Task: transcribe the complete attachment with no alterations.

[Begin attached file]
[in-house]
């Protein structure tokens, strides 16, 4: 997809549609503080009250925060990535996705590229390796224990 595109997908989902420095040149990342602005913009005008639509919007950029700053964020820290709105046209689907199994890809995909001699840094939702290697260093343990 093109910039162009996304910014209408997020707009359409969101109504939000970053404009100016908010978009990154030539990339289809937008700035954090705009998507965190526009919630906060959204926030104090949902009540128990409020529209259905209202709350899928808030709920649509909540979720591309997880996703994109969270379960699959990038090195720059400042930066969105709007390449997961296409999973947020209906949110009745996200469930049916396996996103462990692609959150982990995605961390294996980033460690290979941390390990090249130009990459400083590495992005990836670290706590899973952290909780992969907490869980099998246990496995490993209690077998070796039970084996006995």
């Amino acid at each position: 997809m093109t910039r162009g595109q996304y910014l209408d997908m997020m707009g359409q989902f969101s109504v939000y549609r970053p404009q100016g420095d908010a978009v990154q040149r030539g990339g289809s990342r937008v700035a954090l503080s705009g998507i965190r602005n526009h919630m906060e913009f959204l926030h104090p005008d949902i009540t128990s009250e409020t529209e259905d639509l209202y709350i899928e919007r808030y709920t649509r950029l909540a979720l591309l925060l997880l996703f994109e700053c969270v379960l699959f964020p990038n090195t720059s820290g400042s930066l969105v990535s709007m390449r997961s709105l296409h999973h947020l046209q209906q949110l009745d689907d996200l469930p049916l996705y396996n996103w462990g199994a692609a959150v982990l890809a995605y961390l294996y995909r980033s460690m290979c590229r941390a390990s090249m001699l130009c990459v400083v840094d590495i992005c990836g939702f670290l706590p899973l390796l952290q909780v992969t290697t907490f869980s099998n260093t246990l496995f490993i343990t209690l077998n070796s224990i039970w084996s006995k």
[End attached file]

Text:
[in-house]
């Protein structure tokens, strides 16, 4: 997809549609503080009250925060990535996705590229390796224990 595109997908989902420095040149990342602005913009005008639509919007950029700053964020820290709105046209689907199994890809995909001699840094939702290697260093343990 093109910039162009996304910014209408997020707009359409969101109504939000970053404009100016908010978009990154030539990339289809937008700035954090705009998507965190526009919630906060959204926030104090949902009540128990409020529209259905209202709350899928808030709920649509909540979720591309997880996703994109969270379960699959990038090195720059400042930066969105709007390449997961296409999973947020209906949110009745996200469930049916396996996103462990692609959150982990995605961390294996980033460690290979941390390990090249130009990459400083590495992005990836670290706590899973952290909780992969907490869980099998246990496995490993209690077998070796039970084996006995």
């Amino acid at each position: 997809m093109t910039r162009g595109q996304y910014l209408d997908m997020m707009g359409q989902f969101s109504v939000y549609r970053p404009q100016g420095d908010a978009v990154q040149r030539g990339g289809s990342r937008v700035a954090l503080s705009g998507i965190r602005n526009h919630m906060e913009f959204l926030h104090p005008d949902i009540t128990s009250e409020t529209e259905d639509l209202y709350i899928e919007r808030y709920t649509r950029l909540a979720l591309l925060l997880l996703f994109e700053c969270v379960l699959f964020p990038n090195t720059s820290g400042s930066l969105v990535s709007m390449r997961s709105l296409h999973h947020l046209q209906q949110l009745d689907d996200l469930p049916l996705y396996n996103w462990g199994a692609a959150v982990l890809a995605y961390l294996y995909r980033s460690m290979c590229r941390a390990s090249m001699l130009c990459v400083v840094d590495i992005c990836g939702f670290l706590p899973l390796l952290q909780v992969t290697t907490f869980s099998n260093t246990l496995f490993i343990t209690l077998n070796s224990i039970w084996s006995k």